To the editor: There are times when we come across an article in the newspaper that seems "not quite right." Fortunately, the truth has a way of leaking out to some and, with the power of the press, too many.

My recent "not quite right" moment occurred when I read the Press Enterprise headline of June 12 entitled "Geisinger salvaged merger at 11th hour." The merger in question was that between Geisinger and Bloomsburg Hospital. Though the merger occurred, it apparently never had to take place.

According to the Attorney General's civil action filed on June 7 in U.S. District Court for the Middle District of Pa., Community Health System (CHS), owners of Berwick Hospital, among others, submitted to Regis Cabonor, former CEO of Bloomsburg Hospital on April 20, 2011, an unsolicited written proposal to take over the hospital.

And here's the kicker: According to the filing, "It was only after the A.G. staff inquired about this proposal that a copy was distributed to the Bloomsburg Hospital System's own Board of Directors at a board meeting on Jan. 26, 2012."

So we learn that for nine months, former CEO Cabonor sat on an offer for a takeover of Bloomsburg Hospital. Meanwhile, the public believes Geisinger saved the hospital from closing and, in the meantime, some physicians and employees left Bloomsburg Hospital rather than become employed by Geisinger.

I became aware of the Attorney General's filing several weeks ago and some questions came to mind: What did Regis Cabonor gain by running down the financial clock of Bloomsburg Hospital so a takeover by Geisinger was ensured? Were any laws broken, or just the trust that the community placed in him?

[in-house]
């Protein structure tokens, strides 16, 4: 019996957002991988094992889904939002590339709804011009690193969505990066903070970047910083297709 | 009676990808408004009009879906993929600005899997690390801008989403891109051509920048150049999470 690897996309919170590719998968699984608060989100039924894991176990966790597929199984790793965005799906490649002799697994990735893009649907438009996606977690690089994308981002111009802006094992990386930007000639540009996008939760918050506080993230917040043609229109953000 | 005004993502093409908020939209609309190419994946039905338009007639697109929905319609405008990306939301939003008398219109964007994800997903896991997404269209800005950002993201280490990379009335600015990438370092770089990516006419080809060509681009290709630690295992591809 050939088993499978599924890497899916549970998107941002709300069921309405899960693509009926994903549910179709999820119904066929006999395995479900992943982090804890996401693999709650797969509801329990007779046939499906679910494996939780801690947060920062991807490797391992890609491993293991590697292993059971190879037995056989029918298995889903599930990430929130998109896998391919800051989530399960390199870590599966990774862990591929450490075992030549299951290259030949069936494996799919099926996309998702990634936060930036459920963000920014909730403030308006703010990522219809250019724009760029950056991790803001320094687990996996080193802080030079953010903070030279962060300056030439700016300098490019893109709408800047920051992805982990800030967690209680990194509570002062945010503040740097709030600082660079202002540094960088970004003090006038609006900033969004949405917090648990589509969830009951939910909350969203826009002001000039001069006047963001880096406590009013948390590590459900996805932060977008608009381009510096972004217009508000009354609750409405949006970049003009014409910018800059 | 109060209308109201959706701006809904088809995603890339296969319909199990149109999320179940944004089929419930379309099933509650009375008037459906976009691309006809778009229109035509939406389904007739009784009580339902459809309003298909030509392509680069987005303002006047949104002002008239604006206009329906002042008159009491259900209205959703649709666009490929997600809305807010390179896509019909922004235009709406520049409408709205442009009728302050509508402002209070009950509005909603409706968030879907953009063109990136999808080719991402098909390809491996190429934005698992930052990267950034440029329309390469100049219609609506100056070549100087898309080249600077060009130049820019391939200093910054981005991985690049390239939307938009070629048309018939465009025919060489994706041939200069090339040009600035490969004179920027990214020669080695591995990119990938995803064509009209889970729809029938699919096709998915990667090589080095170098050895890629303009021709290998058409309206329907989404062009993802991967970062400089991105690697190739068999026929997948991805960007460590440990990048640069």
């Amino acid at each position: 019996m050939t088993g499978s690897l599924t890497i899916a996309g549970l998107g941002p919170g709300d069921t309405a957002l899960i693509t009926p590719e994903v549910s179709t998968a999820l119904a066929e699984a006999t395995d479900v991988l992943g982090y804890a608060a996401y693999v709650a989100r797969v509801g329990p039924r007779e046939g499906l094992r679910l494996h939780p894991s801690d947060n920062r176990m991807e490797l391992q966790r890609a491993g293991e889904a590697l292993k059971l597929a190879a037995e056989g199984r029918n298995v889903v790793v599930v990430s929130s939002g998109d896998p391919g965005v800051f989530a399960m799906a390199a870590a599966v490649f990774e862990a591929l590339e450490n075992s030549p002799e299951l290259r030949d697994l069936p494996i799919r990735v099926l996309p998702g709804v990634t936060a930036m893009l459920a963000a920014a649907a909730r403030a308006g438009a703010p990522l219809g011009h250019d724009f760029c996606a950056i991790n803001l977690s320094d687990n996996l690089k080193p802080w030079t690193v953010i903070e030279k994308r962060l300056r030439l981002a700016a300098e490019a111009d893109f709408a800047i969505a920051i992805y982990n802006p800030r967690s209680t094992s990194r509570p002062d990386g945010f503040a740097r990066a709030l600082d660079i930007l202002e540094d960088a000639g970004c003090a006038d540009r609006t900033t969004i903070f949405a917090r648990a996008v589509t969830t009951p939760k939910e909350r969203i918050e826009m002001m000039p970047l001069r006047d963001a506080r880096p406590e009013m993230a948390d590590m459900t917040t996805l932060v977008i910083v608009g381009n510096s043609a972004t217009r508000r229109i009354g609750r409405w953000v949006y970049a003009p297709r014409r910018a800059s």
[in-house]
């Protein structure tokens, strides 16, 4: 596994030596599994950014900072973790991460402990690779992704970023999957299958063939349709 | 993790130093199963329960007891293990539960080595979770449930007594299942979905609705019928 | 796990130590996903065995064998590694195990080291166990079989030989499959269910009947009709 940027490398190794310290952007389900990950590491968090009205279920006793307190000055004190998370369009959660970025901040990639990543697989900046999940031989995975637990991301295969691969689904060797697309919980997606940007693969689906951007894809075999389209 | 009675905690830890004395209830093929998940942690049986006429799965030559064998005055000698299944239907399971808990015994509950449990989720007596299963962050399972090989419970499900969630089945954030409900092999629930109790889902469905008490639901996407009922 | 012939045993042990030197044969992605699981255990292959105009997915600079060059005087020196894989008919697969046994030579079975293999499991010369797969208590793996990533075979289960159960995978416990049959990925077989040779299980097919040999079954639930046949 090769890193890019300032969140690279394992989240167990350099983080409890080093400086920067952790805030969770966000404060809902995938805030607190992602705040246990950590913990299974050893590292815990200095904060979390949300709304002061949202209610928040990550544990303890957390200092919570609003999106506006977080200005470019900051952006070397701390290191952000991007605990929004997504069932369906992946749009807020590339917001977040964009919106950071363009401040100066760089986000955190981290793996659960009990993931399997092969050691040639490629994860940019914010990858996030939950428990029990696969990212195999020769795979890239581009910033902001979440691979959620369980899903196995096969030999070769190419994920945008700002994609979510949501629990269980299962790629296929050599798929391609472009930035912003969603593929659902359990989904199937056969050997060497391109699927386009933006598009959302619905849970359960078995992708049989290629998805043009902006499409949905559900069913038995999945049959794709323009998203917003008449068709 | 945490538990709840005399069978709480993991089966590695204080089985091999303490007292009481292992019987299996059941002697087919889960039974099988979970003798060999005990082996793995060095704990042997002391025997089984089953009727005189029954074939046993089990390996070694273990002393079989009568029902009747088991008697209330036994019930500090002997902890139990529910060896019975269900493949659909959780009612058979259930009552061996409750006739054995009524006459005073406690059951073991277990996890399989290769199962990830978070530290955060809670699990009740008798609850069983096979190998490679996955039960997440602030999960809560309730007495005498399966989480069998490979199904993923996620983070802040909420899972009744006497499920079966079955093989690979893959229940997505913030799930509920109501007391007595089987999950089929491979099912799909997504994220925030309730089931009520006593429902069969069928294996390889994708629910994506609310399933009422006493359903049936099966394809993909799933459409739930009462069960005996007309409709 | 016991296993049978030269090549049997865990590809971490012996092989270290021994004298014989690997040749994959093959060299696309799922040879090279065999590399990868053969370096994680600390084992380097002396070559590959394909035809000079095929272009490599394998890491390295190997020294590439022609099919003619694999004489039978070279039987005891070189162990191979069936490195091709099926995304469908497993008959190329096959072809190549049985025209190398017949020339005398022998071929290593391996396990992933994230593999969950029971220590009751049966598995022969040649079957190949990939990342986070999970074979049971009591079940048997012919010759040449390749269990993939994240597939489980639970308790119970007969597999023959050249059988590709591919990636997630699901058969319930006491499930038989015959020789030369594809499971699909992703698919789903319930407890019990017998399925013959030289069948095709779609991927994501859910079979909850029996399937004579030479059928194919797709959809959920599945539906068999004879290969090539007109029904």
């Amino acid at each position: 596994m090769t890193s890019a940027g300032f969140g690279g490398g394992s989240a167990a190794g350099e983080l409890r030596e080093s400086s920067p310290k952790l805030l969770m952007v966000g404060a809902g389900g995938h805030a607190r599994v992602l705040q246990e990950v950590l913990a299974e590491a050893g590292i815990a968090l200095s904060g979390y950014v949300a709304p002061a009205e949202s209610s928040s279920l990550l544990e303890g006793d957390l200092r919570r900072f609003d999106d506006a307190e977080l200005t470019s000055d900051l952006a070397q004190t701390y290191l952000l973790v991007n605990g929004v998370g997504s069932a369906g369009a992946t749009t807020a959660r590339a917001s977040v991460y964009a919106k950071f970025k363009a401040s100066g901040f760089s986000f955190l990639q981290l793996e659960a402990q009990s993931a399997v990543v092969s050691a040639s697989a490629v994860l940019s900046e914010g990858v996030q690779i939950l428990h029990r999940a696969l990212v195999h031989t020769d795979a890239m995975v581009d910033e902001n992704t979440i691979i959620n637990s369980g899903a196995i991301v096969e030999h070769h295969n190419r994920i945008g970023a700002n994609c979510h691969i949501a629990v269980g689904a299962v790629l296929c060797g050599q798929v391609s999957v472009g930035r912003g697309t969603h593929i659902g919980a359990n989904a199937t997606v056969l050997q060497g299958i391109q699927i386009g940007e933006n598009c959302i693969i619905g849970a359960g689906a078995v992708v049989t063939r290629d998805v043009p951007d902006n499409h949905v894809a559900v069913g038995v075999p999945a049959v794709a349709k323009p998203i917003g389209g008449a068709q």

What was the reaction of the Bloomsburg Hospital board members when they found out they were kept in the dark about a takeover offer made nine months earlier? Did they consider opening discussion with CHS, since the CHS offer was made nearly two months prior to the Bloomsburg board signing a letter of intent with Geisinger? Did the board consider removing Cabonor from his position?

Since the Attorney General's office filed the civil action for purposes of blocking the merger due to a claim of violation of state and federal antitrust laws, why did they cave in and approve the merger three weeks later? They didn't just "discover" the antitrust laws, and they knew about the offer by CHS six months prior to approving the merger.

What about Bloomsburg town officials? A for-profit entity taking over Bloomsburg Hospital pays property taxes. Remember last year's flood? Condemned housing won't pay taxes.

And finally, there's you. How do you feel about fewer choices for your medical care? I'll guess you'll know the answer if you find yourself driving to Berwick to go to the hospital.

Dr. Steve Karp

Bloomsburg

(Karp is a radiation oncologist who practices in Bloomsburg.)